What is the ‘talking stage’? It’s the newest form of dating torture
But now, learning about this Gen-Z innovation that extends the dating process, even more, I, a Millennial, feel a thousand years old. I am catching a vibe, as they say, and the vibe is that I want to be euthanized.
“One big trend that we’re seeing among Gen-Z daters is just more comfort navigating ambiguity, less attachment to titles, and being more fluid in general,” Logan Ury, director of relationship science at Hinge, tells GLAMOUR.
But the talking stage isn’t exclusive to Zoomers. You can find plenty of people shaking their slightly greying heads over the concept of the talking stage on social media every day. “I don’t think that this is generationally specific,” Ury says. We’re in what she calls a “situationship epidemic.” The question, she says, is, “Are people ready to really get intentional about who they are and what they’re looking for?”
If you’re confused about the true definition of the talking stage, that’s in the spirit of the thing itself. The talking stage is a poorly defined, vague idea, just like a talking stage is a poorly defined, vague relationship between two people. It is an emotional onomatopoeia.
Popular TikTok creator Chris Nappi offers this definition: “In those first eight to 12 weeks of a relationship, in the pre-relationship talking stage, they still need to be showing good dating energy—taking you on dates, hitting you up, making you feel special, showing you respect, building trust—all the things you would want in a relationship.”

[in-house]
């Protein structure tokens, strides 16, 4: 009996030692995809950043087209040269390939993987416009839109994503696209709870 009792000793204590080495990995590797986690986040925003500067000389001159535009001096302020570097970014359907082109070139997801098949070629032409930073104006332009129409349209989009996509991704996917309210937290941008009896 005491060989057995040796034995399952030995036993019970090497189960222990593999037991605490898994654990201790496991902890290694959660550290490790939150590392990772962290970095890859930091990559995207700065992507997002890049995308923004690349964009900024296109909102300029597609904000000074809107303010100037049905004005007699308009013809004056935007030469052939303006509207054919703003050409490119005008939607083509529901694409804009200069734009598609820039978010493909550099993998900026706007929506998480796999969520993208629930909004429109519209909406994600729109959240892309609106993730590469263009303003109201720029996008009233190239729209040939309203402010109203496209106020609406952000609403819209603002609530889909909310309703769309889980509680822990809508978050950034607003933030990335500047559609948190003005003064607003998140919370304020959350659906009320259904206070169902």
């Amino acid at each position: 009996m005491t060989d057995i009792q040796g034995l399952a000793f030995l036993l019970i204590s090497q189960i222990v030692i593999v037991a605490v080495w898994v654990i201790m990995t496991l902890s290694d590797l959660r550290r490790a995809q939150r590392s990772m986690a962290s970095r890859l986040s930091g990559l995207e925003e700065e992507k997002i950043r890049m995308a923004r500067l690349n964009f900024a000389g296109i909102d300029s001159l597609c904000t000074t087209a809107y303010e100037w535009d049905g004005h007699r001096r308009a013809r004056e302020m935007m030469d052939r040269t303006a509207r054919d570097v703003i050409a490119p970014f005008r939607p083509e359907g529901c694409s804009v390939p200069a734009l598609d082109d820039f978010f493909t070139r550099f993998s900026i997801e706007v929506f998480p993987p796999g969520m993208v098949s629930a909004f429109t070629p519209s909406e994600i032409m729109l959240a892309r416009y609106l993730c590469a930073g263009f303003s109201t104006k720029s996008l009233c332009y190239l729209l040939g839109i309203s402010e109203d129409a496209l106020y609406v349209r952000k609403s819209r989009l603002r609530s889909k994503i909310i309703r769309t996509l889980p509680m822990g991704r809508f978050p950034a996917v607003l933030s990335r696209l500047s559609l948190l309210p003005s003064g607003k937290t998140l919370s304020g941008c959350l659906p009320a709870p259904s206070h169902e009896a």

Again, isn’t that just…dating? Writer Damisola Sulayman explains in an essay,“I think the term “dating” traditionally comes with a lot of pressure and expectations because they would need to go out on dates and ‘court’ each other in some sense.”
Gen Z are notoriously slow, commitment-phobic daters. In a study by Google of over 300 18-24-year-olds, more than 20% said that a texting conversation can count as a date. And more than half flagged the importance of video and virtual dating in their lives. “We’ve noticed the convenience of platforms—even our classes have turned from in-person to Zoom,” says Nandini. “It’s become so easy and convenient to hang out, but not in person. It’s like: let’s just see if we can vibe through the screen first.”
This is all a little counterintuitive because, at the same time, experts like former surgeon general Vivek Murthy have said that Americans are experiencing an “epidemic of loneliness.”
In an October 2020 Harvard survey of nearly a thousand people, 36% reported feeling “seriously lonely,” with that statistic going up to 61% for 18-25-year-olds.
And there’s actual evidence that situationships don’t make people happy – other than the evidence most of us have from hearing that one friend talk about hers for almost three years. 62% of Hinge users reported that their last situationship left them feeling disappointed, and more than a third said they were “upset.”
That’s out of a sample of people who are on a dating app, to be fair. A situationship, or a talking stage, can be fine, as long as that’s what you want. Ury’s advice for people stuck in a talking stage is to ask three questions: “One: Do I know who I am and what I want? Two: Do I know what the other person wants? Three: Have we had a conversation about it?” It really is that simple.